President of the Human Rights Association, lawyer Nicole Sylvester, is standing by her decision to sue three media houses, saying the court action is not an anti-human-rights stance.
“It is absolutely not. It is very critical because of what was at the stake and crux of the issue, that I disclosed — that is what the allegation made — the whereabouts of a witness who was in a witness protection programme,” Sylvester told I-Witness News on the weekend.
Lawyer Kay Bacchus-Browne has filed on behalf of Sylvester lawsuits against Star FM, a radio station owned by the ruling Unity labour Party, and Searchlight and The Vincentian newspapers.
The lawsuit comes after the media houses accused Sylvester of disclosing the whereabouts of a female in a witness protection programme during a murder trial some years ago.
Sylvester said she decided to sue because the media houses refused/failed to apologise as requested.
Hans King, press secretary to Prime Minister Ralph Gonsalves, trade unionist and political activist Joseph “Burns” Bonadie, and WE FM, a privately-owned radio station, apologised for making/broadcasting the allegation and settled with Sylvester, paying her undisclosed sums of money.
“I never knew the location of the witness in the first place, I pursued cross-examination of witnesses and I said, and I will say again, because the statement that was served on me said the location of the witness, but what I asked in cross-examination, when you gave this statement if you did not give this statement as stated on your witness statement,” Sylvester said.
“Nowhere did I speak about the address of the witness. It was said that I disclosed their whereabouts. And on that basis, I had to draw the line, because I respect the rights of witness in a witness protection programme, and I will certainly not tolerate that message being sent out,” she told I-Witness News.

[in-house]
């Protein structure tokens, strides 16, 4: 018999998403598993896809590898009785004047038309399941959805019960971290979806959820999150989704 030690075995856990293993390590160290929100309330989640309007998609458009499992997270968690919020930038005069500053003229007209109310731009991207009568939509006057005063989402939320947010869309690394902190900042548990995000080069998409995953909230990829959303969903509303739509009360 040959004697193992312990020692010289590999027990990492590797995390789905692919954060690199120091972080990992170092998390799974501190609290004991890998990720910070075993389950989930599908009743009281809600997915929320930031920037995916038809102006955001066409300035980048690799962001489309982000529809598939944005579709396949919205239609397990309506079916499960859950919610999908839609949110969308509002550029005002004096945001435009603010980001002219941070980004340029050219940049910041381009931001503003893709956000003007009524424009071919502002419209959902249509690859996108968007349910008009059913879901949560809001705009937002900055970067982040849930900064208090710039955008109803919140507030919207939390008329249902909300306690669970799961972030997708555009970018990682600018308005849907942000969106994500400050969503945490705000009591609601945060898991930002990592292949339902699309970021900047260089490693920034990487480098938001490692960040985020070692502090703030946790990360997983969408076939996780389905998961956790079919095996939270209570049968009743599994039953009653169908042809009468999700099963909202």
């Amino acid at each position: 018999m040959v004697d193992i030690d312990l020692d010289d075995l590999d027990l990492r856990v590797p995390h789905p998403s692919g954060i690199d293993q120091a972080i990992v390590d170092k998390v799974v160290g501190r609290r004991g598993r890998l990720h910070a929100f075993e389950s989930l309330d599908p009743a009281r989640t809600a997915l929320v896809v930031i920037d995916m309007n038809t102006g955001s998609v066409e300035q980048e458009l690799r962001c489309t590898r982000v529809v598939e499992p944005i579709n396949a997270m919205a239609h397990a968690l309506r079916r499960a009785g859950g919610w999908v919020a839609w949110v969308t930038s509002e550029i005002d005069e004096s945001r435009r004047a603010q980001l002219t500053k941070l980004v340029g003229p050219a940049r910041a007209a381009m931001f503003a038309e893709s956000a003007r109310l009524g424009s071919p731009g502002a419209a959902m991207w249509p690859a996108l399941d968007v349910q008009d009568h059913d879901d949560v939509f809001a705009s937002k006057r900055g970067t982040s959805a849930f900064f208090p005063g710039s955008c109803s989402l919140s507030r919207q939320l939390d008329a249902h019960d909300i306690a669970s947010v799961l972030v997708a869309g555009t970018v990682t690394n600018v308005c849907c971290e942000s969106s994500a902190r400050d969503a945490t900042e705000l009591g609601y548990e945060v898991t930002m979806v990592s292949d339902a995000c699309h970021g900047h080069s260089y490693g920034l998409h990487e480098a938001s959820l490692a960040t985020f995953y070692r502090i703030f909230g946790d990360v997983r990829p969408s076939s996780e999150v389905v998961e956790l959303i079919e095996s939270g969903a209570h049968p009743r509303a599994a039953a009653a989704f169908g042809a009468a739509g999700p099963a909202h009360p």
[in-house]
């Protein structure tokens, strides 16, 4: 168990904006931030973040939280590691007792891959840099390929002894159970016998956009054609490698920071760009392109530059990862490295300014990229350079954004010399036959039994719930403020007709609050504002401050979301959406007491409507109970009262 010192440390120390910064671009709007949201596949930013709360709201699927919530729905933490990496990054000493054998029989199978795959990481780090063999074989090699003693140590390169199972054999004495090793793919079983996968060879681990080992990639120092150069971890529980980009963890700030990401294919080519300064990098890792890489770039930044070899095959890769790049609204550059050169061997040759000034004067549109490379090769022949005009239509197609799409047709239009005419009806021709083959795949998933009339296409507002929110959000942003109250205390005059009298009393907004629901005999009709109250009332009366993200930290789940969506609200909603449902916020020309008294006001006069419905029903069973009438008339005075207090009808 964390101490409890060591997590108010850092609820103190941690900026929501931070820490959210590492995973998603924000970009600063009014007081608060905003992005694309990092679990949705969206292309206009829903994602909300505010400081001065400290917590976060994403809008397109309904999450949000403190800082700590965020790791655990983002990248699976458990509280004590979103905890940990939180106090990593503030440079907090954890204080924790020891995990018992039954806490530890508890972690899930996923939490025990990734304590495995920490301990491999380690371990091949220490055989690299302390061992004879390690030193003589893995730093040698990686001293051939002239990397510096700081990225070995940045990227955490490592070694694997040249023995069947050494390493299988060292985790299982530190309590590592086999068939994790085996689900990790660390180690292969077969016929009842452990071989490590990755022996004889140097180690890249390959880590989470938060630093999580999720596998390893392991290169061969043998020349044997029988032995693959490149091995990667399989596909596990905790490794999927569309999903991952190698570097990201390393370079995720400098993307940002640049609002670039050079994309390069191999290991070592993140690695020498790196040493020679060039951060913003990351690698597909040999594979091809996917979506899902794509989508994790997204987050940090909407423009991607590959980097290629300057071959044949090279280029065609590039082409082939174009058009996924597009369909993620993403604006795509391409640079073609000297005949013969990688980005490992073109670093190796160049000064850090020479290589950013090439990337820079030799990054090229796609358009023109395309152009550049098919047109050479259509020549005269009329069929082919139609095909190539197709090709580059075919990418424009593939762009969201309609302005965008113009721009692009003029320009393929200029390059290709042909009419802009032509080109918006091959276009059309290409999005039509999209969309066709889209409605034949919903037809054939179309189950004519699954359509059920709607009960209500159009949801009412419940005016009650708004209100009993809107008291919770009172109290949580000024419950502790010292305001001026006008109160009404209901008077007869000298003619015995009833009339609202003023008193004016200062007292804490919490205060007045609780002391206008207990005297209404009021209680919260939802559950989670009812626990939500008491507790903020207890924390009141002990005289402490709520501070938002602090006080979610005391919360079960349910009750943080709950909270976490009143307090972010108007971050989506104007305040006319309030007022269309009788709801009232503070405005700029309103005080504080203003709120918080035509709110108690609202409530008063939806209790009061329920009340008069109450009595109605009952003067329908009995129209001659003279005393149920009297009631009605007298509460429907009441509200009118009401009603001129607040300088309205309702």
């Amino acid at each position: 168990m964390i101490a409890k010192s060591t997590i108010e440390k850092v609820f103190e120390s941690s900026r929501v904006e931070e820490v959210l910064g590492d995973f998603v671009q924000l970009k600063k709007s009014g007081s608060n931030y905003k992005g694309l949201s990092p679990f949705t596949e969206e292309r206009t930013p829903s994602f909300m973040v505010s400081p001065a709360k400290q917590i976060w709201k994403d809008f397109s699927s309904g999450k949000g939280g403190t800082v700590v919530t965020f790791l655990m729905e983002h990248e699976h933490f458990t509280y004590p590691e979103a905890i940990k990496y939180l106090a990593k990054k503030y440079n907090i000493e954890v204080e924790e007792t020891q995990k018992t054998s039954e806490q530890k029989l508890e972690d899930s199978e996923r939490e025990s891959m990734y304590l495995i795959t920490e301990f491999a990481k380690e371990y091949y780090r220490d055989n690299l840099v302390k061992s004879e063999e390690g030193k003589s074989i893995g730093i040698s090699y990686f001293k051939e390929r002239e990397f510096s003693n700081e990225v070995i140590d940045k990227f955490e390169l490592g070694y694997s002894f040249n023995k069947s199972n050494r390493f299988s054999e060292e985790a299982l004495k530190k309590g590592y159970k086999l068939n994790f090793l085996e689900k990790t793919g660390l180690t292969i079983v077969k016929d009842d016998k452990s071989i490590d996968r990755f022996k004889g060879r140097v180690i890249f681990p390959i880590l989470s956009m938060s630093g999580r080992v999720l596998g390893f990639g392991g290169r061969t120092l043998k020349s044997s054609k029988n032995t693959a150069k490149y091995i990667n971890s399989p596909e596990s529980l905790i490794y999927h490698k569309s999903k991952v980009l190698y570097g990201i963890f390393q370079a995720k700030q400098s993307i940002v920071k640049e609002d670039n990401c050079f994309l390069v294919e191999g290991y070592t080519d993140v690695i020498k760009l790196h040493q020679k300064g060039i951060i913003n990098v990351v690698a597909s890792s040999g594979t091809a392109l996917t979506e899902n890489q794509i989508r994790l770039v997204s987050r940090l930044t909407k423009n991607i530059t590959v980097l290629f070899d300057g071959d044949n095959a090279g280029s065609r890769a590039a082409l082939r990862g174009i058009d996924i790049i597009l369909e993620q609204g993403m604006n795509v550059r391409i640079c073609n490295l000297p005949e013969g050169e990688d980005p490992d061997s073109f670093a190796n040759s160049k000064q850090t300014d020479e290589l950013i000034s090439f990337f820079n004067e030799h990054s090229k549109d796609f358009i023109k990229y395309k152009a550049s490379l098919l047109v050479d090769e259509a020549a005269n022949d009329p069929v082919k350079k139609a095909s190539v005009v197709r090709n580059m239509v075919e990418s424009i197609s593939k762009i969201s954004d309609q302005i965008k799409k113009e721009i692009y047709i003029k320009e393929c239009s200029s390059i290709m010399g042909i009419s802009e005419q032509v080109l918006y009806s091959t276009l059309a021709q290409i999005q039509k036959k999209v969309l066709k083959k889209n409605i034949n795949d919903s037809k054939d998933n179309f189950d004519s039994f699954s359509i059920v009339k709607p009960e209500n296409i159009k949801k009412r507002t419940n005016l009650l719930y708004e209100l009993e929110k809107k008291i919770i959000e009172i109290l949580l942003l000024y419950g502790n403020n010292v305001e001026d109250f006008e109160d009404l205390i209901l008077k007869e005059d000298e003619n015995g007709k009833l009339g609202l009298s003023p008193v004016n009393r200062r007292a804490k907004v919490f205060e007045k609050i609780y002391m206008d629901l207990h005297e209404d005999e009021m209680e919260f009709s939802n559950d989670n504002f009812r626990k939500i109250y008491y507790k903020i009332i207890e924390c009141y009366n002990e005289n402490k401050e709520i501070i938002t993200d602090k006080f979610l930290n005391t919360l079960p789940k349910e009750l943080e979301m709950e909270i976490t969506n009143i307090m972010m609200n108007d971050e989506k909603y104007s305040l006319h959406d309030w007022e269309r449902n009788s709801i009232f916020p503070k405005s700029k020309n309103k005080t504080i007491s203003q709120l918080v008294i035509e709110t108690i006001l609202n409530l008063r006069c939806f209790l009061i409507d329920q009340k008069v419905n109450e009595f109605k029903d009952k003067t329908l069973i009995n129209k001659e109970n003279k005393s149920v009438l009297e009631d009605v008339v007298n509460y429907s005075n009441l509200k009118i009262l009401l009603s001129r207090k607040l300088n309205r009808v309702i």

“Certainly, Hans King apologised, “Burns” Bonadie apologised, WE FM did as well, and as a result of that, a certain settlement was arrived at. The issue is live with Searchlight, Vincentian and Star FM and I will not comment on those issues, because that matter is sub judice,” she further said.
Sylvester further said all the party involved were given an opportunity to apologise and avoid a lawsuit.
“They were written to, but those ones chose and did so (apologised); the others haven’t. Those matters are currently sub judice,” she said.
The cases against the media house have been contrasted with the lawsuit that Gonsalves has brought against NICE Radio, another privately owned radio station, which two years ago paid EC$200,000 to him for defamation.
Some member of the public who supported the lawsuit said that now deceased political activist Eduardo “E.G.” Lynch, whose comments resulted in the lawsuit, should have been made to “pay for his mouth”, while others said the lawsuit was an anti-free-speech move.
A campaign was launch to “save” NICE Radio and raised some of the monies used to pay the EC$200,000.
“I didn’t want anyone to save me. What I did not want as President of the Human Rights is to allow the Human Rights Association to be tarnished by saying that this is what the president did. And I certainly will go down defending the rights of human rights,” Sylvester told I-Witness News.